These costs are also interdependent, and complicated by disparity in timing of when costs fall: for example, a software vendor who skimps on security testing may be able to sell a product that is cheaper initially, but causes the purchaser significant additional costs months or years later as the security vulnerabilities become exploitable.

The third hidden question is: what is the expected loss? We can break this down into three component questions: what is the real likelihood of a security breach? What is the perceived likelihood of a security breach? And what is the loss or impact of a security breach?

The likelihood of a breach depends on the threat posed by an attacker (a function of motivation, capability and opportunity), and the vulnerabilities of a system. An attacker's motivation will itself be a complicated function of perceived risk and reward – depending on the possibility of getting caught and punished, for example. Motivation is generally increasing, as more value is going online, and the internet is similarly raising both capability (as exploits are shared and a marketplace in exploits develops) and opportunity (as greater connectivity allows attacks from anywhere in the world). But, although one may gather statistics for specific, known attacks (in particular, those that fail), quantitative figures on threat are not available. Similarly for vulnerabilities – we may estimate the number of faults in code of a certain size and know that more complex systems have more faults, but we do not know which of these faults will lead to a security vulnerability, nor how that vulnerability might be exploited.

So we believe that the likelihood of attacks is growing but we don't know what this likelihood is (though reports of successful attacks may give a lower bound). We do know, however, that people's perception of risk bears little relationship to the actual risk. Well-known psychological effects enhance the perception of a rare but highly visible incident – such as a train crash – while habituating people to a more common event – a car crash.

The impact of a security breach may also be diverse: direct financial or material loss, damage to reputation, contractual loss, compliance penalties, or loss of information that might be used to commit other crimes or to steal business from your company. In extremis, the breach may even lead to loss of life – for example, in a safety-critical situation. Again, the impact will differ for each of the actors involved and may fall on those who have no culpability for the breach. And as systems become more complex, interconnected and interdependent, so the impact of a potential breach becomes harder to determine. The removal of ‘slack' in systems and supply chains increases the rate at which disruption propagates, and makes disruption harder to contain.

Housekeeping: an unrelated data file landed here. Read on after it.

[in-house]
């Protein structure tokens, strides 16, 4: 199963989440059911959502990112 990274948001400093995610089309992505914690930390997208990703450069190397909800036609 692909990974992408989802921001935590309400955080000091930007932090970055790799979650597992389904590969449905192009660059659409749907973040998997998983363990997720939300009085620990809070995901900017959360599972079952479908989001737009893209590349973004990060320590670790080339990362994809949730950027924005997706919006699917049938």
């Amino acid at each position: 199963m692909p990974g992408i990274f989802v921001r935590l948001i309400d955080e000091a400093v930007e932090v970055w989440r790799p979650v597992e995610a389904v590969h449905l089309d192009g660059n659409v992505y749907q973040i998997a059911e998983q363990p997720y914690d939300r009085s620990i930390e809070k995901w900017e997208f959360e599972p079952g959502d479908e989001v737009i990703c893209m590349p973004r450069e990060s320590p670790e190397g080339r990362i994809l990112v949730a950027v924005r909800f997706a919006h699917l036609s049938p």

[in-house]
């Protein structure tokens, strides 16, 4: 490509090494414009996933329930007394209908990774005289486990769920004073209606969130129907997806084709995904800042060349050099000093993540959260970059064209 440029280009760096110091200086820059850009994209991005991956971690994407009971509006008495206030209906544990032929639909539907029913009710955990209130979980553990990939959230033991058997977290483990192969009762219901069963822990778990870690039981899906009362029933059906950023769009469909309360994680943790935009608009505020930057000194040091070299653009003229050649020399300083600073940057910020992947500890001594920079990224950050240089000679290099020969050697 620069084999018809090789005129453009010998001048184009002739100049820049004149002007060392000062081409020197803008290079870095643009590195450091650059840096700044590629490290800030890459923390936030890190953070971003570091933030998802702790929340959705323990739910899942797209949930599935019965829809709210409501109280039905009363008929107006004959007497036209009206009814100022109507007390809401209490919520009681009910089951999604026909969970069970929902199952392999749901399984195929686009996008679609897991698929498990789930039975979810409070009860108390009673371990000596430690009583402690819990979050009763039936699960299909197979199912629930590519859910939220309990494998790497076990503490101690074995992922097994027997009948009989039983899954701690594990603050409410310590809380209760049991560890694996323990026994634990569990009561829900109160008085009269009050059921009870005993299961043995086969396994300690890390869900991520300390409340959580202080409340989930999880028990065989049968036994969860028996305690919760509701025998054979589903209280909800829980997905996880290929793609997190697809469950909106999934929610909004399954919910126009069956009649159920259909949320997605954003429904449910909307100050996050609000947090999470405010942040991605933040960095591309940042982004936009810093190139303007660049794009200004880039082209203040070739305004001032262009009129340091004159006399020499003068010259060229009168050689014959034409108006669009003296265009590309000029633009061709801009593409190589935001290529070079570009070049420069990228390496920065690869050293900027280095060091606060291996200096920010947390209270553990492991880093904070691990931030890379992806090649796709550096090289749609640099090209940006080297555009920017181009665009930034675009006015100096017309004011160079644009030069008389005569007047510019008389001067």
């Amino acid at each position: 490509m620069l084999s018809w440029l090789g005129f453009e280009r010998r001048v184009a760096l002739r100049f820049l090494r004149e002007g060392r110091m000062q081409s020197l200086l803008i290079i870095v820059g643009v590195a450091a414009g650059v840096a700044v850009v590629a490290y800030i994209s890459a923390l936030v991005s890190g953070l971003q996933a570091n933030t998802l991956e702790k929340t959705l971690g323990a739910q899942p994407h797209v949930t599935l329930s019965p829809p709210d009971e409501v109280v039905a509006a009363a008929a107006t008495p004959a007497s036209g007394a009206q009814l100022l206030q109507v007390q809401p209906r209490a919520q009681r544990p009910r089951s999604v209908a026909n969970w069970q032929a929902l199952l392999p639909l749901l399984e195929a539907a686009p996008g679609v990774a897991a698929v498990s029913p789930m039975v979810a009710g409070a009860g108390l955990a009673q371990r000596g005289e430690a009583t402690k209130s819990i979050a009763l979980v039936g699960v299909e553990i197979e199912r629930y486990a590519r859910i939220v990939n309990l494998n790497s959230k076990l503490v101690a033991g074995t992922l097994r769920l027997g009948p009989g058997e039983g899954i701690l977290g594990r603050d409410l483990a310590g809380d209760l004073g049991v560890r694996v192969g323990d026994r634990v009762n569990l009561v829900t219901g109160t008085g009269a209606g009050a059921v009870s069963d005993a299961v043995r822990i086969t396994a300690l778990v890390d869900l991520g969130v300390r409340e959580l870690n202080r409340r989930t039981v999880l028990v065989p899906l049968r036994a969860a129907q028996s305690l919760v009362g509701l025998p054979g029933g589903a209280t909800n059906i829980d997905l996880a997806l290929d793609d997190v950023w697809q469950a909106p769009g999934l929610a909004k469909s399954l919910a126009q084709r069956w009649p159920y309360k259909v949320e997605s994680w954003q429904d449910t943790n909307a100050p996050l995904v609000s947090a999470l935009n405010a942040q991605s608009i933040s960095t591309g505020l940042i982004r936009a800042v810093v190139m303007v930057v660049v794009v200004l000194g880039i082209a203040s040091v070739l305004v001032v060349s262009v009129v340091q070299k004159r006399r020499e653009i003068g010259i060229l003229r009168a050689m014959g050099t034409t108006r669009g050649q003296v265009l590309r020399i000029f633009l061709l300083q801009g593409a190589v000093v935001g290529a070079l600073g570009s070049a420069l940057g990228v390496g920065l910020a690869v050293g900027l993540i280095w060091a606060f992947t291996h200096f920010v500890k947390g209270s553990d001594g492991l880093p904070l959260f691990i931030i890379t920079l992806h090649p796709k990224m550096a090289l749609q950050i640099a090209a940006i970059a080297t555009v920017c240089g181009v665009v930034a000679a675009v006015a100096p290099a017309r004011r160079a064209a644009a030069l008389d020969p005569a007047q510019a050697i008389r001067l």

So the current approach to security is based – exaggerating only slightly – on the calculation of a return on investment that is based on a formula we don't understand, using values that we don't know, to deliver an answer that leaves most or all of the parties involved believing it to be less than ideal.

This is why information security is hard. It is why experience and professionalism for security practitioners are so important. It is why greater awareness and understanding are needed, from the shop floor to the boardroom. It is why more research and innovation are required. And it is why, if we are to reap the full benefits of the continuing remarkable progress in information and communications technologies, the public and private sectors, academia and individuals, must work together to solve these challenges.

Steve Marsh, deputy director, Office of Cyber Security, Cabinet Office, is a visiting professor at the Defence Academy of the UK, Cranfield University, Shrivenham. Fred Piper, a professor at Royal Holloway, University of London, is director of its Information Security Group.